Country Report Turkey January 2011


Outlook for 2011-15

  • The Economist Intelligence Unit expects the Justice and Development Party (AKP), boosted by victory in the constitutional reform referendum, to win the 2011 election and remain in office throughout the forecast period.
  • Domestic resistance to reforms, notably to resolve the Kurdish issue and improve the judicial system, will continue to hinder Turkey's EU negotiations, as will the Cyprus issue and opposition in some EU states to Turkish accession.
  • After a sharp rise in 2009, the budget deficit is expected to ease during the forecast period to 2.5-3% in 2013-15. A smaller primary surplus (excluding interest payments) is expected in 2011 as a result of some election spending.
  • We expect the Central Bank of Turkey to start to raise its policy interest rates in late 2011. As the inflation outlook seems fairly benign, despite recent sharp food price increases, we expect rates to remain well below pre-crisis levels.
  • After an estimated expansion of 8% in 2010, growth is expected to slow to a still solid 5-5.5% a year in 2011-15, driven by strong domestic demand and a pick-up in exports to key European markets from 2013.
  • The current-account deficit is forecast to rise from a six-year low of 2.3% of GDP in 2009 to average about 5.5-6% a year in 2010-15, as domestic demand is expected to be strong and commodity prices have risen compared with 2009.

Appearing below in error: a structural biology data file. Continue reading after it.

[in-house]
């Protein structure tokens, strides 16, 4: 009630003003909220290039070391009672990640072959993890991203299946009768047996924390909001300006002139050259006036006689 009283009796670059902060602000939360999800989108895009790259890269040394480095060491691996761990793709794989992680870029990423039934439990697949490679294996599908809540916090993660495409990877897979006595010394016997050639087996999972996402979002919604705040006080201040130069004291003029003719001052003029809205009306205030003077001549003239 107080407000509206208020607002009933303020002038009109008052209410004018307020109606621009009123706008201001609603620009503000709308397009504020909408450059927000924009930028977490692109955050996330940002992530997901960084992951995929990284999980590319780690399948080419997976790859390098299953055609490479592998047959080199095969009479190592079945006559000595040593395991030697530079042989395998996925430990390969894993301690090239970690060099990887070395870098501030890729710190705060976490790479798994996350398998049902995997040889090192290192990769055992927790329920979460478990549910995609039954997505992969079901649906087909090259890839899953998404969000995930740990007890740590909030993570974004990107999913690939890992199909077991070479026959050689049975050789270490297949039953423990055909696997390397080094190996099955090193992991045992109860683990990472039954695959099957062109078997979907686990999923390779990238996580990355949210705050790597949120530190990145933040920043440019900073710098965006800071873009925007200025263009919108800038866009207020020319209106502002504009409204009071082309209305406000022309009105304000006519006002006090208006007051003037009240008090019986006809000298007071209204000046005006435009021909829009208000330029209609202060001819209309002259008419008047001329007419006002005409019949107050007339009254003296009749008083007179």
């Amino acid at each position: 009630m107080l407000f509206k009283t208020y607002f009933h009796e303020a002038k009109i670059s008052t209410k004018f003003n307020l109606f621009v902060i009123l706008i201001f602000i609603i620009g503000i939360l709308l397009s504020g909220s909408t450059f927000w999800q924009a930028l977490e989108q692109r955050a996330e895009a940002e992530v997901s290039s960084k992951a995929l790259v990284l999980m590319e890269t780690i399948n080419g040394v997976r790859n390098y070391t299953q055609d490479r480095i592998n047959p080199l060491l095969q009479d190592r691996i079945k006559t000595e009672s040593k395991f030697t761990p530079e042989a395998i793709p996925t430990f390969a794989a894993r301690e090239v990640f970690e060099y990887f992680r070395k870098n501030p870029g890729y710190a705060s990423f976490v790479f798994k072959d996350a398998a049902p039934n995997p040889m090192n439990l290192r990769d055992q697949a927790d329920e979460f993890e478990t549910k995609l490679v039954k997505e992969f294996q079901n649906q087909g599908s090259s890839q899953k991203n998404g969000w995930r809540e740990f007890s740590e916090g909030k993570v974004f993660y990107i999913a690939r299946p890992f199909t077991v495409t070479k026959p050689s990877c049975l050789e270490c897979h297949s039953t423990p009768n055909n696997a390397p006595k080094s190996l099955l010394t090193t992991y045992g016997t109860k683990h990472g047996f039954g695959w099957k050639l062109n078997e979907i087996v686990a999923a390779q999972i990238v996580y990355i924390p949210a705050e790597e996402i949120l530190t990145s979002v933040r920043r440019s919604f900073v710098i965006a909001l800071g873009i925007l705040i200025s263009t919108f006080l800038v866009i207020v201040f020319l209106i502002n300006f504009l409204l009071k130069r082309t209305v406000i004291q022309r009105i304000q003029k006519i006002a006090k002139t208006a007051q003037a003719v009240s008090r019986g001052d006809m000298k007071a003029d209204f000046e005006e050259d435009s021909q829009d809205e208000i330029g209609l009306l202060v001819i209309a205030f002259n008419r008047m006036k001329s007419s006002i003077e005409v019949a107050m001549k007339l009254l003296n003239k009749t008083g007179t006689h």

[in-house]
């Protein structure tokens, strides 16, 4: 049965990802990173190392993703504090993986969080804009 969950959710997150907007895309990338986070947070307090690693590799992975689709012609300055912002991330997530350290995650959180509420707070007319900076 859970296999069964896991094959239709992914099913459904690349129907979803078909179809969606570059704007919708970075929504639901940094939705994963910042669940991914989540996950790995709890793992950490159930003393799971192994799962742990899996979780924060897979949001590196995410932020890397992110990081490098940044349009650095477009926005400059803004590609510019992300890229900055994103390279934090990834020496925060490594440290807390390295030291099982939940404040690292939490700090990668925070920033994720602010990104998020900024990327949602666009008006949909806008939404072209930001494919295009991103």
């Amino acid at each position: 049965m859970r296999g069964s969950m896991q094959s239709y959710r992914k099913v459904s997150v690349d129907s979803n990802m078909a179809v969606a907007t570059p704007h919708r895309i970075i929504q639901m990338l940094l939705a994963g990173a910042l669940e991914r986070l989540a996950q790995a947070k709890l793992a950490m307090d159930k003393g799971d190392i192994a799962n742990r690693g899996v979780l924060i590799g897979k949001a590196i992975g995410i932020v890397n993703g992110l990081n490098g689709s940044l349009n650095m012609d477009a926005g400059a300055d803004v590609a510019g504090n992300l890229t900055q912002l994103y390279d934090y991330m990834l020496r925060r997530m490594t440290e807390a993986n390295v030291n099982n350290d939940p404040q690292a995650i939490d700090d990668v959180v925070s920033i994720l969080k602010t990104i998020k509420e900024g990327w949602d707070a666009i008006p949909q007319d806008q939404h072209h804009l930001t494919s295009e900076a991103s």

Monthly review

  • The chairman of the main opposition party, the Republican People's Party (CHP), Kemal Kilicdaroglu, who was elected in May 2010, consolidated his position at an extraordinary party congress on December 18th-19th.
  • In December the judiciary launched an investigation into the pro-Kurdish Peace and Democracy Party (BDP), which could lead to a lawsuit to try to close the party and ban its leaders from politics.
  • The US administration has sought to limit the damage to its ties with Turkey over the publication of confidential diplomatic cables on Wikileaks.
  • A combination of loose global liquidity, strong capital inflows, rapid credit growth, strong domestic demand and a large current-account deficit have forced the Central Bank of Turkey to alter its monetary policy stance.
  • The budget deficit for January-November 2010 was TL23.5bn (US$15.7bn), compared with TL46.2bn a year earlier, thanks to strong tax revenue growth.
  • GDP growth slowed sharply in the third quarter. It grew by 1.1% quarter on quarter and by 5.5% year on year.
  • The lira and share prices weakened in November-December.
© 2011 The Economist lntelligence Unit Ltd. All rights reserved
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